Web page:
Fill the jars with substrate, but be careful to leave ½ inch of room at the top. Do not tap down or tamp down the substrate. Leave it very loose in the jar so the mycelium will have plenty of air pockets. Make sure the part of the jar above the level of the substrate is clean, with no bits or residue of substrate clinging to it—otherwise, contaminants that make it into the jar during incubation could follow the trail of the clinging bits of food into the developing cake and ruin the grow. Once the upper part of the jars are clean, top them off with a little dry vermiculite.
Use the hammer and nail to poke four holes in each lid near the edge. The holes have to be bigger than the needle of the syringe. Then cover the holes with masking tape or micropore tape.
Cap the filled jars, then cover the top of each jar with aluminum foil. The foil is to keep any water from getting in through the holes during sterilization.
Step 3: Sterilize the Jars
Sterilize the jars and their contents by giving them a steam-bath for an hour and a half. Use something in the bottom of the pot to keep the jars out of the water. To prevent breakage, be careful not to heat them up too quickly and to let them cool slowly by leaving them in the steamer until it cools fully. During steaming, add extra water as needed so the pot doesn’t run dry.
You can also use a pressure cooker for 45 minutes at 15 psi instead of a steam-bath, if you prefer.
Step 4: Inoculate the Jars
Once the jars are cool (if the substrate is too hot during inoculation, it will kill the spores), sterilize the syringe needle by heating it red-hot in a flame, allow it to cool and then inject the spore solution into the jars through the holes in the lids (leave the lids on!). Inject a little through each hole, angling the needle so the spore solution ends up squirting on the inside of the glass. This way, the growing mycelium will be visible as soon as possible and you can stop worrying about whether your spores germinated.
This is the step that must be conducted in a clean air with little to no air movement, to minimize the change that airborne contaminants could cling to the needle and be introduced to the substrate.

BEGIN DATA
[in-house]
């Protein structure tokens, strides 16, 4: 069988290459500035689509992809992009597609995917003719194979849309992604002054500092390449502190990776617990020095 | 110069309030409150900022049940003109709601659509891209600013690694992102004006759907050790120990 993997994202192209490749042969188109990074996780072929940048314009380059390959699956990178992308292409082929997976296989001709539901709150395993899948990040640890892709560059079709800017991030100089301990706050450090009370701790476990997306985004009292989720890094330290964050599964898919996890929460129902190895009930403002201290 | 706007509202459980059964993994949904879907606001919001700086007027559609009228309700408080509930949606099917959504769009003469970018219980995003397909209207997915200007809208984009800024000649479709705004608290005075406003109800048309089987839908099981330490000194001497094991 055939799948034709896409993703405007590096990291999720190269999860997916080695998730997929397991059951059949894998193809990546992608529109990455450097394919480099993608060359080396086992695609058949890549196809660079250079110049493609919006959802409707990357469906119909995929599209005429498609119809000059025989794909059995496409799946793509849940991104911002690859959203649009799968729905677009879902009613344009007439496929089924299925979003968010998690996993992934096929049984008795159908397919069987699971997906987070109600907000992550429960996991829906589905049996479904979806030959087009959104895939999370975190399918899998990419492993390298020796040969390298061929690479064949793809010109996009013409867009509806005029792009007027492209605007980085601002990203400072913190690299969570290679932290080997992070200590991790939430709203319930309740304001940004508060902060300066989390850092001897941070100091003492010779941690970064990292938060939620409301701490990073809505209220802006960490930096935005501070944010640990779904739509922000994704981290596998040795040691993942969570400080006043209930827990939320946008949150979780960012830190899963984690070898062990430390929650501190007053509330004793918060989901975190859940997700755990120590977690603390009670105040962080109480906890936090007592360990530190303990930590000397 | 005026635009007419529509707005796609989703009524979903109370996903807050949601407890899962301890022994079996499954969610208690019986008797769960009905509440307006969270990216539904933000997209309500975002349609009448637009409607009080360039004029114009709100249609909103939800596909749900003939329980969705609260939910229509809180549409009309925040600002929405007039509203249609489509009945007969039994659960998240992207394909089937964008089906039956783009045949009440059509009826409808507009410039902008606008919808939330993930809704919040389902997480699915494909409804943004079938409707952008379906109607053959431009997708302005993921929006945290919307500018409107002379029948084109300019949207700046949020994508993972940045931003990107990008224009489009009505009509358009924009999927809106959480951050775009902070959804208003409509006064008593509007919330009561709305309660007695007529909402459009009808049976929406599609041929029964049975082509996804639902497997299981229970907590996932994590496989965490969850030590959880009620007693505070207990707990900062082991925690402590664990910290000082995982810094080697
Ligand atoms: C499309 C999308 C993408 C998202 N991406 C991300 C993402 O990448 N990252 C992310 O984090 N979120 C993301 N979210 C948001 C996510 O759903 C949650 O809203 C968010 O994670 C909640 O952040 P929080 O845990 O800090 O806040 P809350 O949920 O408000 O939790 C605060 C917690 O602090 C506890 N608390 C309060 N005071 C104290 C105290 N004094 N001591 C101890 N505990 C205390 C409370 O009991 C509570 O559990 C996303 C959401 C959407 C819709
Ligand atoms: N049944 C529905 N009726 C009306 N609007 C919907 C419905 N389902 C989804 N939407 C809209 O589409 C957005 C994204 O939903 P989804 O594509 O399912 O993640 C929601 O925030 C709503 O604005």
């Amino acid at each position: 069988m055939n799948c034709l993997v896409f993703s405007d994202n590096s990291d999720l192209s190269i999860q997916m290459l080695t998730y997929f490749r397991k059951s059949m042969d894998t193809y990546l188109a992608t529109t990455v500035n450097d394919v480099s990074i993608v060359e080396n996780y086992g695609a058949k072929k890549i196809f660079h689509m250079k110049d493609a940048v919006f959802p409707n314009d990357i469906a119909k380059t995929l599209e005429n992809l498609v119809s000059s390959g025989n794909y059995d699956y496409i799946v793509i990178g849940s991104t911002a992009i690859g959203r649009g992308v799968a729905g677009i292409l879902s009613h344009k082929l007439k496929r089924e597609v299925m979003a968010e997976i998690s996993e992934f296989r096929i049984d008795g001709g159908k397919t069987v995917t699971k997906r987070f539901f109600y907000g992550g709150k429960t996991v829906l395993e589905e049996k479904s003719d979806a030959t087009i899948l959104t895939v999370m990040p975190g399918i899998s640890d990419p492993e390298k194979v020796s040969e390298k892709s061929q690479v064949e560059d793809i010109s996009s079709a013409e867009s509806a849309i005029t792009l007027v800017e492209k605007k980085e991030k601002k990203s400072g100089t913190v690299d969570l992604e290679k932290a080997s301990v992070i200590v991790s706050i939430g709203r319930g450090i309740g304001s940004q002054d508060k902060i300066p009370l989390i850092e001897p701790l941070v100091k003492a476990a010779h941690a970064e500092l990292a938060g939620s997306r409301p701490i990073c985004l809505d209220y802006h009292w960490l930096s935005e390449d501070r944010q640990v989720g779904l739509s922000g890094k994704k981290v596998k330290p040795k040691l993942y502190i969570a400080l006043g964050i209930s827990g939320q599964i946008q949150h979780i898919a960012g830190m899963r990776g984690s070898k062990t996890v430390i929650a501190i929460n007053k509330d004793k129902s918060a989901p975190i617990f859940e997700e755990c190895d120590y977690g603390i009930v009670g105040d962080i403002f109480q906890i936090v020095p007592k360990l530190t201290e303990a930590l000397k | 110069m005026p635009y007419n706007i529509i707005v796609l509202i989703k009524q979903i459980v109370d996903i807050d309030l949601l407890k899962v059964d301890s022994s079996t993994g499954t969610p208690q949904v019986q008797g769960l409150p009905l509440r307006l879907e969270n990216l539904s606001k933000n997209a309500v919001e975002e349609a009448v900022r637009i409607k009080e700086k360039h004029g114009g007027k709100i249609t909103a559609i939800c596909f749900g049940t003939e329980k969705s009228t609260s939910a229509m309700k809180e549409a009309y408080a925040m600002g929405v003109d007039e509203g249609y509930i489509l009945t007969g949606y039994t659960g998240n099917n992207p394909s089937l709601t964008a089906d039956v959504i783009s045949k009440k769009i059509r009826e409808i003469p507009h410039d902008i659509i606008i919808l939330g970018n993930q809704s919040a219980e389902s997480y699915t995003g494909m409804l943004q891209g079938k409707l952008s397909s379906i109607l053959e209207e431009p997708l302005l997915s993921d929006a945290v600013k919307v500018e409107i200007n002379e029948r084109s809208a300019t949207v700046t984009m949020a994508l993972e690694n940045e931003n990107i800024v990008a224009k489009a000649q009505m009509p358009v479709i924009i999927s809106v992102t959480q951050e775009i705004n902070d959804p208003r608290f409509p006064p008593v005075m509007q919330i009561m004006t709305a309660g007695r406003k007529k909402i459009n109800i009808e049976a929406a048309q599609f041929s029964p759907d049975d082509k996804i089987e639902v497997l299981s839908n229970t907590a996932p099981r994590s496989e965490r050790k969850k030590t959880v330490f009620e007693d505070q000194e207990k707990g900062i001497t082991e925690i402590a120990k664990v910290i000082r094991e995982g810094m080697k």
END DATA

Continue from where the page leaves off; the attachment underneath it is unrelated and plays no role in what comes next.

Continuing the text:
Step 5: Incubate the Jars
Incubating the jars means letting them sit in a warm, dark place as the mycelium colonizes the substrate. The temperature range depends on the species—or even the variety—you want to grow. The incubation time also depends on the species and variety. Once the substrate looks entirely colonized, wait a little longer to give the mycelium time to reach the very center of the jars.
Step 6: Birth the Cakes
Once the substrate is fully colonized, “birth” the cakes. That is, slide them out of the jars. A little tap on the bottom should do it.
Step 7: Dunk and Roll
Once each cake it out, rinse it off and then soak it in cold water for about 20 hours. Then take it out of the water and roll it in dry vermiculite to coat it. The cold water not only gives the mycelium a good drink, it also stimulates fruiting (like an autumn rain).
Step 8: Into the Fruiting Chamber
Place one or more cakes into the fruiting chamber. They should not be crowded, so you may need multiple fruiting chambers if you have a big batch. Once they’re inside, you will have to control temperature and humidity quite closely. Some people invest in thermometers and hygrometers. Others just learn to estimate.
Step 9: Harvest Mushrooms
Harvest the mushrooms either by twisting and pulling or with a knife or a pair of scissors. It’s important to harvest ALL of the mushrooms, even the teeny-tiny ones that didn’t fully develop, before starting a new fruiting cycle with the same cake.
PF Tek Yield
The yield depends on the species and variety of mushroom you grow. Usually, yield is somewhat lower with PF tek than with other methods, but total failure is unlikely.
How Long Does PF Tek Take From Start to Finish?
Colonization time and fruiting time both depend on what you’re growing, but the process often takes about a month total. It can be longer or shorter, though.
What Is the Best PF Tek Substrate?
The basic PF tek substrate is a mixture of brown rice flour and vermiculite, but flours made from other grains, such as rye or millet, can work, too, and the vermiculite can be replaced with other materials, such as coco coir.
How Do I Know if My PF Tek Jars Are Contaminated?
Contamination is usually visible as weird colors in the jar, or there may be a noticeably bad odor. Once the substrate is fully colonized, contamination becomes much less of a concern as there isn’t room for the contaminants to grow.
What are the Best PF Tek Jars?
Small canning jars work very well, provided the mouths are the widest part—the cake can’t come out intact if the top is narrower than the cake! Drinking glasses of appropriate size work well, too, though in that case you’ll have to improvise a lid.
Do I Need a Pressure Cooker for PF Tek?
The sterilization stage is an absolute necessity, but the pressure cooker is not, provided you use brown rice flour as your grain in the substrate. Just steam the jars instead. However, other grains require higher temperatures to sterilize properly, so for them you do need a pressure cooker.